Rickart, E. A. 1993. Diversity patterns of mammals along elevational and
     diversity gradients in the Philippines: implications for conservation.
     Asia Life Sciences 2:251-260.
Samson, D. A., E. A. Rickart, and P. C. Gonzales. 1997. Ant diversity and
     abundance along an elevational gradient in the Philippines. Biotropica
     29: 349-363.
Santos, J. V. 1986. Philippine bamboos. In Guide to Philippine Flora and Fauna
Tan, B. C., E. S. Fernando, and J. P. Rojo. 1986. An updated list of endangered
     Philippine plants. Yushiana 3(2):1-5.
Tan, B. C. and Z. Iwatsuki. 1991. A new annotated Philippine moss checklist.
     Harvard Papers in Botany 3:1-64.
Utzurrum, R. C. B. 1992. Conservation status of Philippine fruit bats
     (Pteropodidae). Silliman Journal 36: 27-45.
Utzurrum, R. C. B. 1995. Feeding ecology of Philippine fruit bats: patterns of
     resource use and seed dispersal, pp. 63-77. In Racey, P. A., and
     S. M. Swift (eds.), Ecology, Evolution, and Behaviour of Bats. Symposia
     of the Zoological Society of London 67: 1-421.
Vitug, M. D. 1993. Power from the forest: the politics of logging. Philippine
     Center for Investigative Journalism, Manila. 277 pp.
Whitmore, T. C. 1984. Tropical Rain Forests of the Far East. Clarendon
     Press, Oxford, 352 pp.
Wildlife Conservation Society of the Philippines. 1997. Philippine Red Data
     Book. Bookmark, Inc., Makati City. 262 pp.
World Bank. 1989. Philippines: Environment and Natural Resource Management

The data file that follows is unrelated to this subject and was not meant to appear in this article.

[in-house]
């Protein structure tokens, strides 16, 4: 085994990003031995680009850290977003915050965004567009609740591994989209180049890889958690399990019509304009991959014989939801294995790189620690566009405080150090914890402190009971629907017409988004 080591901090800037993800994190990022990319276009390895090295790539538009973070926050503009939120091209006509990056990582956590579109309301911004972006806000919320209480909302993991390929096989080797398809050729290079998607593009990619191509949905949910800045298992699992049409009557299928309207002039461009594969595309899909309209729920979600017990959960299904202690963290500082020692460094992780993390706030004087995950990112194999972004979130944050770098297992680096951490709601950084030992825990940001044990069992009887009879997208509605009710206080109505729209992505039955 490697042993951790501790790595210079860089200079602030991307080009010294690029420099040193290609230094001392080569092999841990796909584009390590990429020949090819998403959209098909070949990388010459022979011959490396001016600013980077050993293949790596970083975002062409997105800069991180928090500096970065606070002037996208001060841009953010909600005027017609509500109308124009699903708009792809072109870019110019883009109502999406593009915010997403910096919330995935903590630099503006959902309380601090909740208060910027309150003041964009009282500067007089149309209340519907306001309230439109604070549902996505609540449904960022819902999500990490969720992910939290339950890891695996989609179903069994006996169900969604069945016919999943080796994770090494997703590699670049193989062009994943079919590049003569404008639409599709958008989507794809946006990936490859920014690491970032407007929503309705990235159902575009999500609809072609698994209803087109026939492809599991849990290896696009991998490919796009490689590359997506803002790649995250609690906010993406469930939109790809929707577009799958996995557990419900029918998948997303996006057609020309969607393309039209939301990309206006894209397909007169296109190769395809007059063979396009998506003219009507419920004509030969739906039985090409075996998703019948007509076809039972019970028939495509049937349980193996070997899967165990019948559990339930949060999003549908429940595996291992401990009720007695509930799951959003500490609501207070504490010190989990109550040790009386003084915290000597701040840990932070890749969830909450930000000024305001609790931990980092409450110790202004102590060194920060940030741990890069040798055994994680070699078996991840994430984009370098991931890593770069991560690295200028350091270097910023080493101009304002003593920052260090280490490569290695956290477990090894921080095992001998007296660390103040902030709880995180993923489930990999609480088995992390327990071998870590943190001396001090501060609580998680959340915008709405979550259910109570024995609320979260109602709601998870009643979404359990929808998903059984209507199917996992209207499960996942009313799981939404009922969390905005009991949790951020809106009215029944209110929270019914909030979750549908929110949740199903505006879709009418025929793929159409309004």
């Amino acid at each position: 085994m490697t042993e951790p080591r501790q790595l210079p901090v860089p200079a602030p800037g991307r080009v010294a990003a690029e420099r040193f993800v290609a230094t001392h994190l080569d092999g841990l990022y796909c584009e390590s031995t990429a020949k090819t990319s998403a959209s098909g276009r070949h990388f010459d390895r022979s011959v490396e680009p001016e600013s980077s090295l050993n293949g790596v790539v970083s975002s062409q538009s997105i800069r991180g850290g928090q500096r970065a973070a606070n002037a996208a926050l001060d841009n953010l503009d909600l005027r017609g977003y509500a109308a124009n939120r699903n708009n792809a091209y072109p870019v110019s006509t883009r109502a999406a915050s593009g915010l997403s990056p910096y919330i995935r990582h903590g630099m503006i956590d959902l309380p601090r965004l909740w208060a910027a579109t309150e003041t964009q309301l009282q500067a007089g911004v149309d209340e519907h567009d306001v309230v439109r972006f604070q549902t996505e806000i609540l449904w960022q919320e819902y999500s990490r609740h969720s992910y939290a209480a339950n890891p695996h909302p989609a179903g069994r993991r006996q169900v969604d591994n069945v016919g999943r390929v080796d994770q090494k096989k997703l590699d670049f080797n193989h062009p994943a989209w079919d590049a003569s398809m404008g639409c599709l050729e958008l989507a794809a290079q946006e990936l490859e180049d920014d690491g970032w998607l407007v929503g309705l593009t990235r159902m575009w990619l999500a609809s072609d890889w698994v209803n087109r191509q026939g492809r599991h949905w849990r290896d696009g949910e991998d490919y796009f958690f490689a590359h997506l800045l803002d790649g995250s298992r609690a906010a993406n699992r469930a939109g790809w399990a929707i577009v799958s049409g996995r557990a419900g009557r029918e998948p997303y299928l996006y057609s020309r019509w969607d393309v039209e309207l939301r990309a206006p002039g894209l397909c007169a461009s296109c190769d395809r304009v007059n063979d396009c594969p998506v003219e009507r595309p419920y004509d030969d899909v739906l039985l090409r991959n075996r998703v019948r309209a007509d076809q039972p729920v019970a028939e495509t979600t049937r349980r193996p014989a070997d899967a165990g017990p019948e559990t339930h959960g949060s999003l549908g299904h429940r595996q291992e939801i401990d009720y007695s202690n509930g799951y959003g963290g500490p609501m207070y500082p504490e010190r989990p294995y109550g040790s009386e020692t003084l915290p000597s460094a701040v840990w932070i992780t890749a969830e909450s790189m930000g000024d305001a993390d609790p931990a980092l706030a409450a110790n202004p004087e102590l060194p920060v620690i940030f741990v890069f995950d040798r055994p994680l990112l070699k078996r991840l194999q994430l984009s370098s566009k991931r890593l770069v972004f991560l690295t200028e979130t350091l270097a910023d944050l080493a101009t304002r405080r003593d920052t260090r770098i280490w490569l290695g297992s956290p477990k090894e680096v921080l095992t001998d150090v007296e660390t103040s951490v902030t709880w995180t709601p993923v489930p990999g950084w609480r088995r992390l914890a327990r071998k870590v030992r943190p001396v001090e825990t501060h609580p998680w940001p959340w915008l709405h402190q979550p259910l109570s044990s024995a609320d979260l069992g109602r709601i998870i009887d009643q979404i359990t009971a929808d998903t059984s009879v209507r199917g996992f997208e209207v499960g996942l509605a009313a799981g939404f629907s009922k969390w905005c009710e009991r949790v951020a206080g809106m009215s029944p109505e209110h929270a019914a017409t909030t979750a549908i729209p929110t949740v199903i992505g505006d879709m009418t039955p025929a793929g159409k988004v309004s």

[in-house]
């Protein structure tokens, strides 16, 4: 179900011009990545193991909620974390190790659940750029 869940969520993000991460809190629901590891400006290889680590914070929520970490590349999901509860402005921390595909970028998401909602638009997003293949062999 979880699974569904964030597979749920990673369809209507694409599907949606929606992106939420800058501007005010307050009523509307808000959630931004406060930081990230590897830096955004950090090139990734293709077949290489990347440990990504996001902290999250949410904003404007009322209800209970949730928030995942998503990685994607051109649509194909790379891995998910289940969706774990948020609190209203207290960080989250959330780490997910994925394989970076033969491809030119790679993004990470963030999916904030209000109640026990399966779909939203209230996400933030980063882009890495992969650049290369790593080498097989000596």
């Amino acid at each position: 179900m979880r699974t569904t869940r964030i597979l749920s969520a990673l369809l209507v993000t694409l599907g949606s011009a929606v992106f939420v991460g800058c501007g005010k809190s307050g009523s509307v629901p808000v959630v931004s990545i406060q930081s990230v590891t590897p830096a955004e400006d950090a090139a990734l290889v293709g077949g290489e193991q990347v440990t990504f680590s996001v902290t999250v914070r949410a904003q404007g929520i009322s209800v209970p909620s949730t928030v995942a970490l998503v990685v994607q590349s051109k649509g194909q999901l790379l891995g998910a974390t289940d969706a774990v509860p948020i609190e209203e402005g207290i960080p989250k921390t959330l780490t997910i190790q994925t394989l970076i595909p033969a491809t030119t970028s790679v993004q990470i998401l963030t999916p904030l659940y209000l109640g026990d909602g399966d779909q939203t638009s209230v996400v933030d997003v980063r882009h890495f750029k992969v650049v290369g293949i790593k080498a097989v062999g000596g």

Study. The World Bank, Washington. 170 pp.

The Field Museum thanks the above individuals and agencies for permission to reproduce copyrighted materials on this site.
The original reference may be cited as follows:

Heaney, L. R. and J. C. Regalado, Jr. 1998. Vanishing Treasures of the Philippine Rain Forest. The Field Museum, Chicago. 88 pp.

© 2007 The Field Museum, All Rights Reserved
1400 S. Lake Shore Dr, Chicago, IL 60605-2496


  1. This comment has been removed by a blog administrator.

  2. This comment has been removed by a blog administrator.

  3. This comment has been removed by a blog administrator.

  4. This comment has been removed by a blog administrator.

  5. This comment has been removed by a blog administrator.

  6. For the better experience of audio-listening, HTC Desire C provides you with Beats Audio.

    If you wish to answer a quick question, again, use your Smartphone to go online and search
    for that quick answer. It can also be used
    to quickly search Google or Wikipedia.

    Here is my web-site - galaxy s4